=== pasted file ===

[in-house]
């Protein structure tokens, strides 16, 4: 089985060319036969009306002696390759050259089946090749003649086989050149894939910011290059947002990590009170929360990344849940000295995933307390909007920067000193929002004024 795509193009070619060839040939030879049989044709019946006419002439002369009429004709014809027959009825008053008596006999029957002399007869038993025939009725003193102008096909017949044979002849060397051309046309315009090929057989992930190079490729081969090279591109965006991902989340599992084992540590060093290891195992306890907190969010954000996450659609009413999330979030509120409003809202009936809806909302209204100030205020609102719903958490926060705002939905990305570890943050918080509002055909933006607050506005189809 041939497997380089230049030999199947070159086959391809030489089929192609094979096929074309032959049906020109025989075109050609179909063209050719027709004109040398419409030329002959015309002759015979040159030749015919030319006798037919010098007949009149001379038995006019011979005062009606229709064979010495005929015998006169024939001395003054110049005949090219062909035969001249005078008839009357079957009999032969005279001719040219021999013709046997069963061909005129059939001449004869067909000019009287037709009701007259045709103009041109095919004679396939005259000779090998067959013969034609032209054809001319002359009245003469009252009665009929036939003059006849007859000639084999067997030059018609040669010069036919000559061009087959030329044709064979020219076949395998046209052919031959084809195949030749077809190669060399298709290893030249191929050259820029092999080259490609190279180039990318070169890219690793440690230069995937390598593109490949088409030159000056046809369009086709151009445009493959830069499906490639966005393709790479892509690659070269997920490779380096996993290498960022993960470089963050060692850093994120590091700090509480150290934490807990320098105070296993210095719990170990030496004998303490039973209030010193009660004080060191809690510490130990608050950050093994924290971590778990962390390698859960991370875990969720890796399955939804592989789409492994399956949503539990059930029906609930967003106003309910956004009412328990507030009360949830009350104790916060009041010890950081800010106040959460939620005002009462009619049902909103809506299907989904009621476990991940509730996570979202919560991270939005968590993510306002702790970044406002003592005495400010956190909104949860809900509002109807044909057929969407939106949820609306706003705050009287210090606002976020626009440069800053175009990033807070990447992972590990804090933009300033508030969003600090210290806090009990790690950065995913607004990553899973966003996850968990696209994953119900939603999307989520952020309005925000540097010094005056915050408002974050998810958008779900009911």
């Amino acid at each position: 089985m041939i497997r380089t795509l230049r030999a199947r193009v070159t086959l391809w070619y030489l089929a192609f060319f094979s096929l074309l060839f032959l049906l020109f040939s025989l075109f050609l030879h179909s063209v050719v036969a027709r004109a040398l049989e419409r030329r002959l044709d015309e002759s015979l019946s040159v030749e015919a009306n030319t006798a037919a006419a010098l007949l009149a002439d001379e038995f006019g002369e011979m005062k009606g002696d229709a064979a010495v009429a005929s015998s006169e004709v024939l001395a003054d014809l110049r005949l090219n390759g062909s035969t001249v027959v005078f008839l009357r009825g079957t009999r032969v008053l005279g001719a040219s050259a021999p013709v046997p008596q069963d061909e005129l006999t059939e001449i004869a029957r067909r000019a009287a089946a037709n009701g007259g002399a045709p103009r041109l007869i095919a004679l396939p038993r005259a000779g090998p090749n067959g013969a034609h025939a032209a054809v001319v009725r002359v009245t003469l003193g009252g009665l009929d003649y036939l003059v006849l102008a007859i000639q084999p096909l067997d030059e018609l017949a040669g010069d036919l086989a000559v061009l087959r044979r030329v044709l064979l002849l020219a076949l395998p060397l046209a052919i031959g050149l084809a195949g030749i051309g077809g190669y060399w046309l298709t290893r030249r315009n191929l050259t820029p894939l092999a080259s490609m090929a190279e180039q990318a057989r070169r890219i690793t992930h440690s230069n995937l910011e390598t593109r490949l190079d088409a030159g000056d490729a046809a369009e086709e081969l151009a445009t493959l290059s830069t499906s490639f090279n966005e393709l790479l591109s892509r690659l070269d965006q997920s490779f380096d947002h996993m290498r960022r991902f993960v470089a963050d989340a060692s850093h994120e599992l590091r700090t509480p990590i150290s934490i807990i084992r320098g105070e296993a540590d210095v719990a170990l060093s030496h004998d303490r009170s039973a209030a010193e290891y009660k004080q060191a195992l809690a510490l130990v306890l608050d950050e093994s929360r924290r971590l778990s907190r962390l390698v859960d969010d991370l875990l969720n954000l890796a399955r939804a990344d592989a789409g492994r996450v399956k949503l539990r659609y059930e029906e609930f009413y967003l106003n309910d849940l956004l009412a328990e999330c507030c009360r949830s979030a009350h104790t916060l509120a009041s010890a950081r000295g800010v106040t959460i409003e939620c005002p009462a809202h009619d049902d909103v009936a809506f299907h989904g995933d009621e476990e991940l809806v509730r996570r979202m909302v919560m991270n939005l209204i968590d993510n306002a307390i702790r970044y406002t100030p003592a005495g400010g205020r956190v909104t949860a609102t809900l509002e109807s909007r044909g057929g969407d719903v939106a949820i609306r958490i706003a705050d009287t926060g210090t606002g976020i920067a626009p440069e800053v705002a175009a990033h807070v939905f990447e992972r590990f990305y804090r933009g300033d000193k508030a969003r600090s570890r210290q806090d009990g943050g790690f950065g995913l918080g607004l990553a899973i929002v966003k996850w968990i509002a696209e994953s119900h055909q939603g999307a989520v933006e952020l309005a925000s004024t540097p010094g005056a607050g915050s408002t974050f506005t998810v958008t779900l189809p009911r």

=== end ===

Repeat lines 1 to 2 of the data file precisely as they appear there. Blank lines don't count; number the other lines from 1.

[in-house]
């Protein structure tokens, strides 16, 4: 089985060319036969009306002696390759050259089946090749003649086989050149894939910011290059947002990590009170929360990344849940000295995933307390909007920067000193929002004024 795509193009070619060839040939030879049989044709019946006419002439002369009429004709014809027959009825008053008596006999029957002399007869038993025939009725003193102008096909017949044979002849060397051309046309315009090929057989992930190079490729081969090279591109965006991902989340599992084992540590060093290891195992306890907190969010954000996450659609009413999330979030509120409003809202009936809806909302209204100030205020609102719903958490926060705002939905990305570890943050918080509002055909933006607050506005189809 041939497997380089230049030999199947070159086959391809030489089929192609094979096929074309032959049906020109025989075109050609179909063209050719027709004109040398419409030329002959015309002759015979040159030749015919030319006798037919010098007949009149001379038995006019011979005062009606229709064979010495005929015998006169024939001395003054110049005949090219062909035969001249005078008839009357079957009999032969005279001719040219021999013709046997069963061909005129059939001449004869067909000019009287037709009701007259045709103009041109095919004679396939005259000779090998067959013969034609032209054809001319002359009245003469009252009665009929036939003059006849007859000639084999067997030059018609040669010069036919000559061009087959030329044709064979020219076949395998046209052919031959084809195949030749077809190669060399298709290893030249191929050259820029092999080259490609190279180039990318070169890219690793440690230069995937390598593109490949088409030159000056046809369009086709151009445009493959830069499906490639966005393709790479892509690659070269997920490779380096996993290498960022993960470089963050060692850093994120590091700090509480150290934490807990320098105070296993210095719990170990030496004998303490039973209030010193009660004080060191809690510490130990608050950050093994924290971590778990962390390698859960991370875990969720890796399955939804592989789409492994399956949503539990059930029906609930967003106003309910956004009412328990507030009360949830009350104790916060009041010890950081800010106040959460939620005002009462009619049902909103809506299907989904009621476990991940509730996570979202919560991270939005968590993510306002702790970044406002003592005495400010956190909104949860809900509002109807044909057929969407939106949820609306706003705050009287210090606002976020626009440069800053175009990033807070990447992972590990804090933009300033508030969003600090210290806090009990790690950065995913607004990553899973966003996850968990696209994953119900939603999307989520952020309005925000540097010094005056915050408002974050998810958008779900009911």